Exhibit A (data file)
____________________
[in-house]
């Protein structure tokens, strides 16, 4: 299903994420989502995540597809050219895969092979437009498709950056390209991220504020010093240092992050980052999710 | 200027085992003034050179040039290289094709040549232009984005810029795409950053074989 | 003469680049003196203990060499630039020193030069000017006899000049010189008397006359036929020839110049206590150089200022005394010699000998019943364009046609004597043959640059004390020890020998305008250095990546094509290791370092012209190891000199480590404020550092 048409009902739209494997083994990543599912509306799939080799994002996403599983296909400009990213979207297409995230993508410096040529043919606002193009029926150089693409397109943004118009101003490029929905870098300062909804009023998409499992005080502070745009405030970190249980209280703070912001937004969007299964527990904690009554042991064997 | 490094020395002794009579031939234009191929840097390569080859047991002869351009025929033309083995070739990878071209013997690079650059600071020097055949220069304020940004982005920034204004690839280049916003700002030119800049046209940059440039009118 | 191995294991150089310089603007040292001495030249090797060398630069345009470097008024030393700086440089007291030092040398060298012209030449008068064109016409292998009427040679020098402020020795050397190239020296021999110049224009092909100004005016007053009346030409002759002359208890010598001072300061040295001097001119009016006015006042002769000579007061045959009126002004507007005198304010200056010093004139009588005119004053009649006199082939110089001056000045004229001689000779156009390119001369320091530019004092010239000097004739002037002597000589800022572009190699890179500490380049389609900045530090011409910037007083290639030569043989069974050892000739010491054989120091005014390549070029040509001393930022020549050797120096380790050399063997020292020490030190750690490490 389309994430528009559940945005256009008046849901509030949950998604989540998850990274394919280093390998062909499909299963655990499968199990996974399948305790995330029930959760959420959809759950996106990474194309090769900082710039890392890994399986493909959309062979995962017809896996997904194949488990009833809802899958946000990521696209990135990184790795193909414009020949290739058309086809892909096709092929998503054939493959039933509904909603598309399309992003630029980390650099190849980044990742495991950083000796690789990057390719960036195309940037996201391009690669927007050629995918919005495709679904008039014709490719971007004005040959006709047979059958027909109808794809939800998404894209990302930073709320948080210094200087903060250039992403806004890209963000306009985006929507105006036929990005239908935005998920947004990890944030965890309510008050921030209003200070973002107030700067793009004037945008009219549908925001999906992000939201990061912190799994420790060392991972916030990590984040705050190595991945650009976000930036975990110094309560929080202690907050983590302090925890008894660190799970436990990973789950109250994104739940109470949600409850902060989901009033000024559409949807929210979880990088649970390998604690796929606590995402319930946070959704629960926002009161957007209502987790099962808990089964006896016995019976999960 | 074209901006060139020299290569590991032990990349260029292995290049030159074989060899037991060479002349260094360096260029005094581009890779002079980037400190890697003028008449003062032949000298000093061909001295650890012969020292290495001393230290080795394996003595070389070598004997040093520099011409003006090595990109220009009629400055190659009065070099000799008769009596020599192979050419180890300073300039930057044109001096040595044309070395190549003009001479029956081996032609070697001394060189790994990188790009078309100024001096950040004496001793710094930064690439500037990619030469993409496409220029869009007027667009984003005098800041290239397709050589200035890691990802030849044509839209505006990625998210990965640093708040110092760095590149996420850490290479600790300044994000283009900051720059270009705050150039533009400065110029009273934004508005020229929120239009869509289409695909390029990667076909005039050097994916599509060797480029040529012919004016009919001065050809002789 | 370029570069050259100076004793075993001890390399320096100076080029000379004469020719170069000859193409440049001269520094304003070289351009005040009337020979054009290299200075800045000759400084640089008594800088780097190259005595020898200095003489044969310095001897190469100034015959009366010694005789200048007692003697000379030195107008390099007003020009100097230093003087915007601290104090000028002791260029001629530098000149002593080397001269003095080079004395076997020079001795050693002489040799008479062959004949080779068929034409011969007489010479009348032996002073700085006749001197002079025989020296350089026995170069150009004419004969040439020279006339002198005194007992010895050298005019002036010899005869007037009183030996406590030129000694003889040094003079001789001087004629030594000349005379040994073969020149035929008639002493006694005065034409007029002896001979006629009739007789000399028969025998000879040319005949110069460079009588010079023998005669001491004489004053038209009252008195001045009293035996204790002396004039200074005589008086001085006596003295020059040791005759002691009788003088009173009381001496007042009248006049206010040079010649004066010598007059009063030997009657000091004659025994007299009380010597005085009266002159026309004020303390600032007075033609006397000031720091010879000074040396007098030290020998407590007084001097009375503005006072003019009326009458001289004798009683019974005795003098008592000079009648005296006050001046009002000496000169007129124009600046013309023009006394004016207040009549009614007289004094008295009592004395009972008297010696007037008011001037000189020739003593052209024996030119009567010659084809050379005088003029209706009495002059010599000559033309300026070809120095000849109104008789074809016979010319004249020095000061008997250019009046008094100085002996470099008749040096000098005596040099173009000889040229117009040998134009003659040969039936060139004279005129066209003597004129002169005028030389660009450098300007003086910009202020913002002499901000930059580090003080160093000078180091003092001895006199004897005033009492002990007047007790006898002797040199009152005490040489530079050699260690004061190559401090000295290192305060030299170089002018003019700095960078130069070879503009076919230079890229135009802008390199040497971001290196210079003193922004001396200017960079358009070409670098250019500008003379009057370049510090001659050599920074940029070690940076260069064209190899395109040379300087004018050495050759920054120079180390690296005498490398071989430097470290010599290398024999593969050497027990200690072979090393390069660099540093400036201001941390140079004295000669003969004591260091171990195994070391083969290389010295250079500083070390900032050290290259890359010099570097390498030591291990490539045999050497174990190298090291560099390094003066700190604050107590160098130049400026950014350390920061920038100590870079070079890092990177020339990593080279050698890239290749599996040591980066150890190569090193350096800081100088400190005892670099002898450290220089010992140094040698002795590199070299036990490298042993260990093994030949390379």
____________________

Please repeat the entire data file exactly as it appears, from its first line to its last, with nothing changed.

[in-house]
């Protein structure tokens, strides 16, 4: 299903994420989502995540597809050219895969092979437009498709950056390209991220504020010093240092992050980052999710 | 200027085992003034050179040039290289094709040549232009984005810029795409950053074989 | 003469680049003196203990060499630039020193030069000017006899000049010189008397006359036929020839110049206590150089200022005394010699000998019943364009046609004597043959640059004390020890020998305008250095990546094509290791370092012209190891000199480590404020550092 048409009902739209494997083994990543599912509306799939080799994002996403599983296909400009990213979207297409995230993508410096040529043919606002193009029926150089693409397109943004118009101003490029929905870098300062909804009023998409499992005080502070745009405030970190249980209280703070912001937004969007299964527990904690009554042991064997 | 490094020395002794009579031939234009191929840097390569080859047991002869351009025929033309083995070739990878071209013997690079650059600071020097055949220069304020940004982005920034204004690839280049916003700002030119800049046209940059440039009118 | 191995294991150089310089603007040292001495030249090797060398630069345009470097008024030393700086440089007291030092040398060298012209030449008068064109016409292998009427040679020098402020020795050397190239020296021999110049224009092909100004005016007053009346030409002759002359208890010598001072300061040295001097001119009016006015006042002769000579007061045959009126002004507007005198304010200056010093004139009588005119004053009649006199082939110089001056000045004229001689000779156009390119001369320091530019004092010239000097004739002037002597000589800022572009190699890179500490380049389609900045530090011409910037007083290639030569043989069974050892000739010491054989120091005014390549070029040509001393930022020549050797120096380790050399063997020292020490030190750690490490 389309994430528009559940945005256009008046849901509030949950998604989540998850990274394919280093390998062909499909299963655990499968199990996974399948305790995330029930959760959420959809759950996106990474194309090769900082710039890392890994399986493909959309062979995962017809896996997904194949488990009833809802899958946000990521696209990135990184790795193909414009020949290739058309086809892909096709092929998503054939493959039933509904909603598309399309992003630029980390650099190849980044990742495991950083000796690789990057390719960036195309940037996201391009690669927007050629995918919005495709679904008039014709490719971007004005040959006709047979059958027909109808794809939800998404894209990302930073709320948080210094200087903060250039992403806004890209963000306009985006929507105006036929990005239908935005998920947004990890944030965890309510008050921030209003200070973002107030700067793009004037945008009219549908925001999906992000939201990061912190799994420790060392991972916030990590984040705050190595991945650009976000930036975990110094309560929080202690907050983590302090925890008894660190799970436990990973789950109250994104739940109470949600409850902060989901009033000024559409949807929210979880990088649970390998604690796929606590995402319930946070959704629960926002009161957007209502987790099962808990089964006896016995019976999960 | 074209901006060139020299290569590991032990990349260029292995290049030159074989060899037991060479002349260094360096260029005094581009890779002079980037400190890697003028008449003062032949000298000093061909001295650890012969020292290495001393230290080795394996003595070389070598004997040093520099011409003006090595990109220009009629400055190659009065070099000799008769009596020599192979050419180890300073300039930057044109001096040595044309070395190549003009001479029956081996032609070697001394060189790994990188790009078309100024001096950040004496001793710094930064690439500037990619030469993409496409220029869009007027667009984003005098800041290239397709050589200035890691990802030849044509839209505006990625998210990965640093708040110092760095590149996420850490290479600790300044994000283009900051720059270009705050150039533009400065110029009273934004508005020229929120239009869509289409695909390029990667076909005039050097994916599509060797480029040529012919004016009919001065050809002789 | 370029570069050259100076004793075993001890390399320096100076080029000379004469020719170069000859193409440049001269520094304003070289351009005040009337020979054009290299200075800045000759400084640089008594800088780097190259005595020898200095003489044969310095001897190469100034015959009366010694005789200048007692003697000379030195107008390099007003020009100097230093003087915007601290104090000028002791260029001629530098000149002593080397001269003095080079004395076997020079001795050693002489040799008479062959004949080779068929034409011969007489010479009348032996002073700085006749001197002079025989020296350089026995170069150009004419004969040439020279006339002198005194007992010895050298005019002036010899005869007037009183030996406590030129000694003889040094003079001789001087004629030594000349005379040994073969020149035929008639002493006694005065034409007029002896001979006629009739007789000399028969025998000879040319005949110069460079009588010079023998005669001491004489004053038209009252008195001045009293035996204790002396004039200074005589008086001085006596003295020059040791005759002691009788003088009173009381001496007042009248006049206010040079010649004066010598007059009063030997009657000091004659025994007299009380010597005085009266002159026309004020303390600032007075033609006397000031720091010879000074040396007098030290020998407590007084001097009375503005006072003019009326009458001289004798009683019974005795003098008592000079009648005296006050001046009002000496000169007129124009600046013309023009006394004016207040009549009614007289004094008295009592004395009972008297010696007037008011001037000189020739003593052209024996030119009567010659084809050379005088003029209706009495002059010599000559033309300026070809120095000849109104008789074809016979010319004249020095000061008997250019009046008094100085002996470099008749040096000098005596040099173009000889040229117009040998134009003659040969039936060139004279005129066209003597004129002169005028030389660009450098300007003086910009202020913002002499901000930059580090003080160093000078180091003092001895006199004897005033009492002990007047007790006898002797040199009152005490040489530079050699260690004061190559401090000295290192305060030299170089002018003019700095960078130069070879503009076919230079890229135009802008390199040497971001290196210079003193922004001396200017960079358009070409670098250019500008003379009057370049510090001659050599920074940029070690940076260069064209190899395109040379300087004018050495050759920054120079180390690296005498490398071989430097470290010599290398024999593969050497027990200690072979090393390069660099540093400036201001941390140079004295000669003969004591260091171990195994070391083969290389010295250079500083070390900032050290290259890359010099570097390498030591291990490539045999050497174990190298090291560099390094003066700190604050107590160098130049400026950014350390920061920038100590870079070079890092990177020339990593080279050698890239290749599996040591980066150890190569090193350096800081100088400190005892670099002898450290220089010992140094040698002795590199070299036990490298042993260990093994030949390379």